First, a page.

IMP  2.0.1
The Integrative Modeling Platform
Modeling of 3sfd with multifit


In this example, MultiFit is used to build a model of porcine mitochondrial respiratory complex II (PDB id 3sfd), using crystal structures of its 4 constituent proteins, a cryo-electron microscopy (EM) map of the entire complex, and information from proteomics.

(See also Modeling of 3sfd with EMageFit for building models using 2D EM class averages instead of 3D maps.)

All steps in the procedure use a command line tool called For full help on this tool, run from a command line: help


First, obtain the input files used in this example and put them in the current directory, by typing:

cp <imp_example_path>/multifit/3sfd/* .

(On a Windows machine, use 'copy' rather than 'cp'.) Here, <imp_example_path> is the directory containing the IMP example files. The full path to the files can be determined by running in a Python interpreter 'import IMP.multifit; print IMP.multifit.get_example_path('3sfd')'.

The first step is to create an input file listing the subunits involved in the complex. This file is a text file with a simple format; it simply contains one line per component with the following information: the name that MultiFit will use for the component, the name of the file containing the atomic coordinates, and flag indicating whether placements of the subunit should be sampled locally (0) or globally (1). The default for the fitting flag is 1 (global search). If the user has prior knowledge or a good hypothesis as to the subunit position, he or she can provide the proposed subunit placement in the atomic coordinates file and ask for a local search.

In this case, no prior knowledge is assumed, and so the subunits file looks like:

3sfdA  3sfd.A.pdb  1
3sfdB  3sfd.B.pdb  1
3sfdC  3sfd.C.pdb  1
3sfdD  3sfd.D.pdb  1

This file is already provided, as 3sfd.subunits.txt.

The next step is to create two other input files that guide the MultiFit protocol. This is done by using MultiFit's 'param' command, by running on a command line: param -i 3sfd.asmb.input -- 3sfd.asmb 3sfd.subunits.txt 30 3sfd_15.mrc 15 3. 335 27.0 -6.0 21.0

The 'param' command takes as arguments the coarseness level in residues (30), the resolution of the map in angstroms (15), the map spacing in angstroms (3), the density threshold (335), and the origin of the map in angstroms (27.0, -6.0, 21.0). The spacing (or pixel size) and origin are often stored in the map header. To view the map header, run: 3sfd_15.mrc

The resolution is typically not stored in the map header; it is usually provided in the corresponding publication and can also be found in the corresponding EMDB entry. A threshold is often provided by the author in the EMDB entry as "Recommended counter level" under the "Map Information" section. Alternatively, IMP provides a utility to calculate an approximate counter level based on the molecular mass of the complex, which can be run as: 3sfd_15.mrc 1092

The first file generated by MultiFit, 3sfd.asmb.input, provides information on each of the subunits and their assembly density map, such as names of the files from which the input structures and map will be read, and those to which outputs from later steps will be written. The second file, 3sfd.asmb.alignment.param, specifies scoring and optimization parameters for each step of the MultiFit protocol. These parameters can be adjusted if necessary to handle difficult modeling cases.

(Note that two other files are also created, with a .refined extension. These can be used for model refinement, which is discussed later.)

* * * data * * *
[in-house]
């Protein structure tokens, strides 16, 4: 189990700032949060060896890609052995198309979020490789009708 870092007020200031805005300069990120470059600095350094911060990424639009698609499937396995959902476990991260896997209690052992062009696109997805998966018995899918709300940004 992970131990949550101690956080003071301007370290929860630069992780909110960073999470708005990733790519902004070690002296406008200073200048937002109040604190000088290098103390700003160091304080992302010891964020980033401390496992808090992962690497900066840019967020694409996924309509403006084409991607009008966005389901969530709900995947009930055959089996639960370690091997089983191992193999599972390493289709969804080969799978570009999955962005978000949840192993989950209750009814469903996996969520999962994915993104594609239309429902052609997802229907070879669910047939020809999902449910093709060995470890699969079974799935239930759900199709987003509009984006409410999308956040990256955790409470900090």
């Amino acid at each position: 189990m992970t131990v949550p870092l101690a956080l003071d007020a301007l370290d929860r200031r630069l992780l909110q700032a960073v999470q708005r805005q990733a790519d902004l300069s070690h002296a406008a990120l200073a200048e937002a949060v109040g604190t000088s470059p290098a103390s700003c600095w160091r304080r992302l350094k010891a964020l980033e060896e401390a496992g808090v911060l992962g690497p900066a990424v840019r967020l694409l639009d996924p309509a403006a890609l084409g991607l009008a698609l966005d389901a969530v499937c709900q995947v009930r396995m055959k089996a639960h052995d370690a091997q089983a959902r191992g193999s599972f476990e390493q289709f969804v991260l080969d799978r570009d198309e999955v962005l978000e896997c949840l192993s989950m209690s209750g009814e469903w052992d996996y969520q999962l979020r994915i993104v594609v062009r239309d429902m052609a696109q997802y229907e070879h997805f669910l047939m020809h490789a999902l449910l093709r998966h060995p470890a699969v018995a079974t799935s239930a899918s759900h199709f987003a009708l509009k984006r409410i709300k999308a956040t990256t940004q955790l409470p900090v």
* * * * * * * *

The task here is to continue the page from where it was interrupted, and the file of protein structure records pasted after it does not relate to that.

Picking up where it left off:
Create the assembly anchor graph

Next, a reduced representation of the assembly density map is generated using the Gaussian Mixture Model, by running: anchors 3sfd.asmb.input 3sfd.asmb.anchors

This command computes a reduced representation of the EM map that best reproduces the configuration of all voxels with density above the density threshold (provided in the 3sfd.asmb.input file) as a set of 3D Gaussian functions. (The default number of Gaussians is the number of components. However, if the sizes of the subunits differ, it is recommended to use the -s option to set the number of residues encapsulated in each Gaussian. For example, with 50 residues per Gaussian, a 170-residue protein should use 3 Gaussians and a 260-residue protein should use 5 Gaussians.) The reduced representation is written out as a PDB file containing fake CA atoms, where each CA corresponds to a single anchor point, and also as a Chimera cmm file.

Fit each protein to the map

First, fit each protein to the map using a FFT search either globally or locally: fit_fft -a 30 -n 1000 -v 60 -c 6 3sfd.asmb.input

The output is a set of candidate fits. In each file, a single subunit is rigidly rotated and translated to fit into the density map. Each fit is written out as the transformation (rotation and translation) required to place the original subunit in the density map. The fitting of a subunit into the density map is performed by globally searching for subunit transformations yielding high cross-correlation between the subunit and the map via a fast Fourier transform.

Next, a list of valid fit indexes is created. As below, this list is simply the top 3 hits from fit_fft, but they could be filtered by other criteria (e.g., proximity to anchor points) if desired. Note that the more fit indexes used, the longer it will take to combine the fits into a global solution in further steps in the protocol (but the more likely it is that the optimum solution is found). For a quick demonstration, the 3 top fits are sufficient, but 10 or more fits are recommended in most cases. Do this by running: indexes 3sfd 3sfd.asmb.input 3 3sfd.indexes.mapping.input

Create a proteomics restraint file